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Re: A law passed in Rockville three years ago allows a 30% tax credit to  [#permalink]

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New post 01 Jun 2018, 22:21
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swathiallumalla wrote:
GMATninja can you please help how to eliminate E?

Quote:
E. Tax credits for specific purchases are usually ineffective in influencing consumers to make those purchases.

We don't care about what tax credits USUALLY do to consumers. We only care about whether this tax credit helped or hurt new home sales.

Even if tax credits are usually effective, the author would claim that they were not effective in this case, citing the decline in growth. The author's argument does not rely on (E), so it can be eliminated.

Mehemmed wrote:
But conclusion says: Obviously, this law has had little or no effect on the sale of newly constructed homes. So, presence or absence of the law doesn't matter. Then why absence of the law would yield positive result i.e sales wouldn't drop significantly? According to D presence or absence of the law DOES matter that presence of the law generates negative consequence. What I am missing here? GMATNinja, your help would be much appreciated.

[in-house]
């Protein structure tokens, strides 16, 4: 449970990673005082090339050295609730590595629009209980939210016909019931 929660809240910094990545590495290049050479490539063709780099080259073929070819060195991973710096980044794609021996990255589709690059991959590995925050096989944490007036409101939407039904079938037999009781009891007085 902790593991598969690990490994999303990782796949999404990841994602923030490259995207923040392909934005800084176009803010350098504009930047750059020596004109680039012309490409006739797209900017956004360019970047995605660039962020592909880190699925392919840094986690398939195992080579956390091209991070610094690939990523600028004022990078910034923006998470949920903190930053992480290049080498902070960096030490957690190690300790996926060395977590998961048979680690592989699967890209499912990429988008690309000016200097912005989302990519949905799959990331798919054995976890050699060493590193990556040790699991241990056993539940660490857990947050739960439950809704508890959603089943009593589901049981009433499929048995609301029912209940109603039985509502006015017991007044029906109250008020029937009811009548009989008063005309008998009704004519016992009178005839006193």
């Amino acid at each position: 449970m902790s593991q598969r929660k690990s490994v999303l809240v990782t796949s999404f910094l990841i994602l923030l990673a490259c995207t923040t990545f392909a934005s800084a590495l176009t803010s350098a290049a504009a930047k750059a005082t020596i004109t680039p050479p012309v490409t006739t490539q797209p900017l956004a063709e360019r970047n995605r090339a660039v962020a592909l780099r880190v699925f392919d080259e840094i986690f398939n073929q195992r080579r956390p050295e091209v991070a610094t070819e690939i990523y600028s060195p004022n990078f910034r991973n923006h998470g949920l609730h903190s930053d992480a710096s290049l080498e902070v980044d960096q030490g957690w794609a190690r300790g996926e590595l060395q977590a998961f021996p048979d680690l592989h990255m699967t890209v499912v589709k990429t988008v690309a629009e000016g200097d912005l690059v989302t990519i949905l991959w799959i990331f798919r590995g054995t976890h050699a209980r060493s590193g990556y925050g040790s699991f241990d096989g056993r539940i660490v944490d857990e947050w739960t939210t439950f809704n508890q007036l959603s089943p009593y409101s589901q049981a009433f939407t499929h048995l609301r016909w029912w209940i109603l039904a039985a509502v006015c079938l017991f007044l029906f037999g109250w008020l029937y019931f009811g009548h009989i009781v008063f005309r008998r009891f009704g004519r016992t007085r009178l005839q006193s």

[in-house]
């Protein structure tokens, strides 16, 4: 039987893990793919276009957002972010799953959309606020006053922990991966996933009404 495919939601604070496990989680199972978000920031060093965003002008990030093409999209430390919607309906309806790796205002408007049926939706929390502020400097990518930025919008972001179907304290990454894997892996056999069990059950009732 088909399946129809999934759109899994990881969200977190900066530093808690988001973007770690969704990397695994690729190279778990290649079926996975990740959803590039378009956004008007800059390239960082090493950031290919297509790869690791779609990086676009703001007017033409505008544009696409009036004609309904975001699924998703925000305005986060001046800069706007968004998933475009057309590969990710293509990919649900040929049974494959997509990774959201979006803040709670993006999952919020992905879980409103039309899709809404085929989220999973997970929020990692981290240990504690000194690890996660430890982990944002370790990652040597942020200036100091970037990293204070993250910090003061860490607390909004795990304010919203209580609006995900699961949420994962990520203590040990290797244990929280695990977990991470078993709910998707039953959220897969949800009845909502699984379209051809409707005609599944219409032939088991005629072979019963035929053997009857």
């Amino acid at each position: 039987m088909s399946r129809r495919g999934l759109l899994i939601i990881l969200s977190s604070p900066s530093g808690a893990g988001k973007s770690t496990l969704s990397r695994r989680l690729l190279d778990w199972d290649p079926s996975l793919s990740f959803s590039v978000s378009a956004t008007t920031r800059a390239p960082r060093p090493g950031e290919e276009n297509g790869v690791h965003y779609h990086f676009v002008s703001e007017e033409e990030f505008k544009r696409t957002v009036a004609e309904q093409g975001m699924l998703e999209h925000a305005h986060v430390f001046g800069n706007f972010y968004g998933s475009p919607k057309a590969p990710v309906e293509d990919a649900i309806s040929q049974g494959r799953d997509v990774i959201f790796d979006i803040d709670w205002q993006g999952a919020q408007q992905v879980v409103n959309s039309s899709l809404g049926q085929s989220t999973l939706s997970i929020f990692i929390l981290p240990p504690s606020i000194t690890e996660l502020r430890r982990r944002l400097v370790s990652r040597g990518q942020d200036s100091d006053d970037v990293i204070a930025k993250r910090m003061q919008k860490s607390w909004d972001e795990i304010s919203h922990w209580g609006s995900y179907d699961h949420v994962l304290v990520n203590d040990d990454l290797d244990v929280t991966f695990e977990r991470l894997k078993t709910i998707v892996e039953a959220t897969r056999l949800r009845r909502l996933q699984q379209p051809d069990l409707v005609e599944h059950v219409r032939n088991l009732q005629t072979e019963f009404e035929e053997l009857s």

We are told that "since the law was passed, the growth in sales of newly constructed homes has dropped each year, from 15% to 10% to 5%." According to the author, this is evidence that "the law has had little or no effect on the sale of newly constructed homes."

Now imagine if the law had not been passed. In that case, what if growth in sales of new homes was significantly lower? What if growth, in that case, went from 15% to 5% to 1%? Maybe without the law, sales of newly constructed homes would have even DECREASED (i.e. 15% to 0% to -15%).

Even though growth decreased each year, the law may have prevented new home sales from plummeting. If (D) were not true, then new house sales would have been significantly lower without the law, and the numbers would have been much worse than 15%-10%-5%. That would imply that the law DID have a significant effect.